Baltimore, MD was the site for the 8th National Conference in 1999, which featured a companion workshop on Safe Seating Practices for Preschoolers and Users of Mobility devices. Among presenters were representatives of the major mobility device manufacturers: Freedom Designs, Invacare Corp., Convaid Products, and Sunrise Medical. Our scope of attendees broadened, with representatives from Canada and some offshore areas. And our character attendance is reflecting the success of the team goal - more and more school systems are sending teams of people to the conference.
We returned to Florida in 2000 for the 9th annual conference and 3rd National Special Needs Team Safety Roadeo. With the nation reflecting on a number of incidents of violence in its public schools, we offered a companion Workshop on Security on the School Bus: Behavior, Intervention and Response. Within the main conference our discussions reached out to make a difference for children throughout the world, with conferees arriving from Guam, U.S. Virgin Islands, Canada, European national and Asian countries in addition to 43 of the United States. For the first time, the conference presented awards for winning special transportation manuals, recognized by a three-judge panel as making a positive systemic impact on transportation of students with disabilities through their publication and distribution.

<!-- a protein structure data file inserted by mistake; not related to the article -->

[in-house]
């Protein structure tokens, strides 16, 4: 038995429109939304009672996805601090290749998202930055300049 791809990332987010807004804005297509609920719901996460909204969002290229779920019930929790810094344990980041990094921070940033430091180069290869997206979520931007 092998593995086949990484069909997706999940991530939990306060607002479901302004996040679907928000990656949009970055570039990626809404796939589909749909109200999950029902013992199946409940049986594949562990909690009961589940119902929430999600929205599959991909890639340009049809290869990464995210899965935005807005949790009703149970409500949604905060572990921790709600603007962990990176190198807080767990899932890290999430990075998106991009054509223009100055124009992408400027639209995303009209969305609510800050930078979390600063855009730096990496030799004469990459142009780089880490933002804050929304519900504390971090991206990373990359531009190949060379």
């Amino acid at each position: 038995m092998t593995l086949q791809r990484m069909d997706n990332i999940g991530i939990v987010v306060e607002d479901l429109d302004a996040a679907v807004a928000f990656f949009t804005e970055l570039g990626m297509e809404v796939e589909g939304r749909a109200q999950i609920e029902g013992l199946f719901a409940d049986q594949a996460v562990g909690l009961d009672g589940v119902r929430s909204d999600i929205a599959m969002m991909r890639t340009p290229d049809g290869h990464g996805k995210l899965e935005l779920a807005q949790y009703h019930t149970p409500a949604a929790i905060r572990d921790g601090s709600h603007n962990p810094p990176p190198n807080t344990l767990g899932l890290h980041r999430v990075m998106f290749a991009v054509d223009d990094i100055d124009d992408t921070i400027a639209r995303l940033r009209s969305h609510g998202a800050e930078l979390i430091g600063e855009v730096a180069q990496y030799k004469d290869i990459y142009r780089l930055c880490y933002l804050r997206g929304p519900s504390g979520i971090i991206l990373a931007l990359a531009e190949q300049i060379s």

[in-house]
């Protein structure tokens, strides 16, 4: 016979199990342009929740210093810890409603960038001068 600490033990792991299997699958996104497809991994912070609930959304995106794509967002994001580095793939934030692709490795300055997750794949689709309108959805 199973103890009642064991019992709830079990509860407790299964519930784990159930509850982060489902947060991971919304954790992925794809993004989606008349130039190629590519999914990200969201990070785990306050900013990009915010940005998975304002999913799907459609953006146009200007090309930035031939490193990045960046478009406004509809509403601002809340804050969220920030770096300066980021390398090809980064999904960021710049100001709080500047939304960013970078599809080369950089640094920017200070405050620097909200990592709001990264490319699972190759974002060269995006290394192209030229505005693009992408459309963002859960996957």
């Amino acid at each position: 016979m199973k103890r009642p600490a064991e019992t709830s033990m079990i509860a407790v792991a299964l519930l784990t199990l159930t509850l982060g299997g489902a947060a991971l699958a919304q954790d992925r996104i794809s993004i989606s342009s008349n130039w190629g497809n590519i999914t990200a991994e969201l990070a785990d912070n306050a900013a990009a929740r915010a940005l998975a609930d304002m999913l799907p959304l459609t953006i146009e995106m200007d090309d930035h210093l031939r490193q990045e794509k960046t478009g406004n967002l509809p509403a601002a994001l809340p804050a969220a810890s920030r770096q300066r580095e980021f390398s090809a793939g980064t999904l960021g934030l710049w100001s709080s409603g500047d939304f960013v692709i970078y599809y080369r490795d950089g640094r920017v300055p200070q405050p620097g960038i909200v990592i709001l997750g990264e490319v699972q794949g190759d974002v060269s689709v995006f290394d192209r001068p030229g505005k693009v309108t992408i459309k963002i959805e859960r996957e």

The 10th National Conference and Exhibition on Transporting Students with Disabilities and the Preschool Population, moving West to Phoenix, AZ for 2001, expanded it scope with several substantial additions.